HONG KONG (Reuters) - Foreign companies are increasingly using cross currency swaps to fund onshore operations in China rather than raising money via the Dim Sum bond market in Hong Kong.
Multinational companies said that they could raise more money, more quickly and more cheaply by borrowing in dollars and swapping the money into yuan than if they borrowed directly in yuan through the offshore yuan-denominated bond (Dim Sum) market in Hong Kong.
“We swap from euros into renminbi for the maturity we want, which is a very straight forward treasury technique and that means we can have a fixed rate interest loan into China,” said a regional treasury head in Asia at a multinational firm who declined to be named as he was not authorized to speak to media.
Companies’ growing use of currency swaps comes means less issuance in the $80 billion Dim Sum market, especially as the cost of issuing Dim Sum bonds has risen to become no cheaper than borrowing in China.
Rohit Srivastava, a New York-based executive director at JP Morgan, said it was easier for multinational companies to lend to their Chinese subsidiaries in yuan than in U.S. dollars because it was time consuming for subsidiaries to get approval to borrow in dollars.
“Recent yuan liberalization measures have allowed them to take the FX risks away from the local subsidiary, aggregate such risks at the parent level and then hedge the net exposures using the offshore deliverable or non-deliverable markets,” he said.
Currency swaps are widely used in most Asian countries as a way of accessing local currencies without assuming foreign exchange risk. China is playing catch-up in this regard thanks to gradual regulatory changes.
On July 10, the People’s Bank of China (PBOC) broadened some of its pilot programs, including one that allows companies operating in China to move yuan more easily across borders.
It is also much cheaper for foreign companies to borrow in dollars and swap them into yuan. Rather than borrow in yuan, a company can save 100 basis points in borrowing costs by swapping dollars into yuan and then lending the money as a shareholder loan to its onshore subsidiaries.
It is even more expensive for a Chinese subsidiary to borrow yuan in the onshore bank market.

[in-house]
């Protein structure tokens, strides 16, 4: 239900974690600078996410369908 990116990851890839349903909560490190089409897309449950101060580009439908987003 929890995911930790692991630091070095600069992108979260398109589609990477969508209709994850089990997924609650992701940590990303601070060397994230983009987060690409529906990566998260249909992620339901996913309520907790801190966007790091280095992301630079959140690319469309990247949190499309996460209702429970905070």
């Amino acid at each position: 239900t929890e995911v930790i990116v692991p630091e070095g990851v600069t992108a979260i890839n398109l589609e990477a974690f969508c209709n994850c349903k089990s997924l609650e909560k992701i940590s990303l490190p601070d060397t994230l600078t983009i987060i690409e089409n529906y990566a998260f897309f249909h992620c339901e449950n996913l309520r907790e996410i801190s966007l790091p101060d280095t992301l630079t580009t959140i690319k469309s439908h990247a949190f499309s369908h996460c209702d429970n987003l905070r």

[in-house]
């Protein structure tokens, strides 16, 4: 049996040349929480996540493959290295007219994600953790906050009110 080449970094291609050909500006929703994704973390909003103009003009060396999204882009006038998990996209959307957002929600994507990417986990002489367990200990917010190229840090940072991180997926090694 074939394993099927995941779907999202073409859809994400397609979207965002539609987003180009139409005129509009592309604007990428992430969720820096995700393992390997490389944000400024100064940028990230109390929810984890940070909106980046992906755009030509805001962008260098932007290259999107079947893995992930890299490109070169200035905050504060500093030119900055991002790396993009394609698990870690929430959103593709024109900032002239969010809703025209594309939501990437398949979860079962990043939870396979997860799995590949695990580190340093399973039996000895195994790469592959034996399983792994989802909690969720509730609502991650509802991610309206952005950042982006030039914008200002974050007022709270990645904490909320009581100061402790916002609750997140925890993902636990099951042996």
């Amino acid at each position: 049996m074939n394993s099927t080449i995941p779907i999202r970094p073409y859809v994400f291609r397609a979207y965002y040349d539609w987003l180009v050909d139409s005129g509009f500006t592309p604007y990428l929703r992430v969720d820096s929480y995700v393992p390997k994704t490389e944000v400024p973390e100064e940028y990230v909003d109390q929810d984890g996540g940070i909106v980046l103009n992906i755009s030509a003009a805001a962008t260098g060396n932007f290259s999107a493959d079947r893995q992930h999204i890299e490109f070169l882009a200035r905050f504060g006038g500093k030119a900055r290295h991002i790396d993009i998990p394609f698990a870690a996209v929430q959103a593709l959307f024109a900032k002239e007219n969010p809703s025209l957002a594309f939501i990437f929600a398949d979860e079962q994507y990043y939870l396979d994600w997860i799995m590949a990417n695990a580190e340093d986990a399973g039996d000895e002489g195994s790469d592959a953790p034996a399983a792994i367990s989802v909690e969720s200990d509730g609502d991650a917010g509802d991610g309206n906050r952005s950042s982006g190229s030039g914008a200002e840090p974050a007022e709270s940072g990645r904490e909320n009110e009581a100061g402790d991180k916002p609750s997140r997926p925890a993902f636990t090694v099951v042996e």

Foreign companies have taken to these currency swaps with gusto. Monthly swap trading volumes have jumped to about $5 billion from just a few hundred million dollars in early 2012, traders estimate.
That contrasts with falling trading volumes in the secondary bond market, which is the dominant asset class in offshore yuan. Equity funding is down to barely a handful of deals.
Another treasurer at a multinational company with extensive operations in China said he could raise 10 times as much in international markets than he could in the offshore yuan bond market, which was another reason to borrow in dollars and swap into yuan.
Notwithstanding restrictions on how much companies can inject onshore via this route, the share of foreign direct investment into China denominated in renminbi has increased enormously since it was first allowed in October 2011.
Nearly half of foreign direct investment going into China in the first six months of this year was denominated in yuan, compared to about 35 percent in 2012, according to PBOC and Deutsche Bank estimates, indicating more companies are using this route.
But with the liquid three-year currency swap rate trading at a record 2.4 percent, versus 1.2 percent in May, much of the savings has disappeared for shorter tenors.
Market strategists, however, said that companies could still book big savings by using longer-maturity tenor swaps.
Editing by Simon Cameron-Moore
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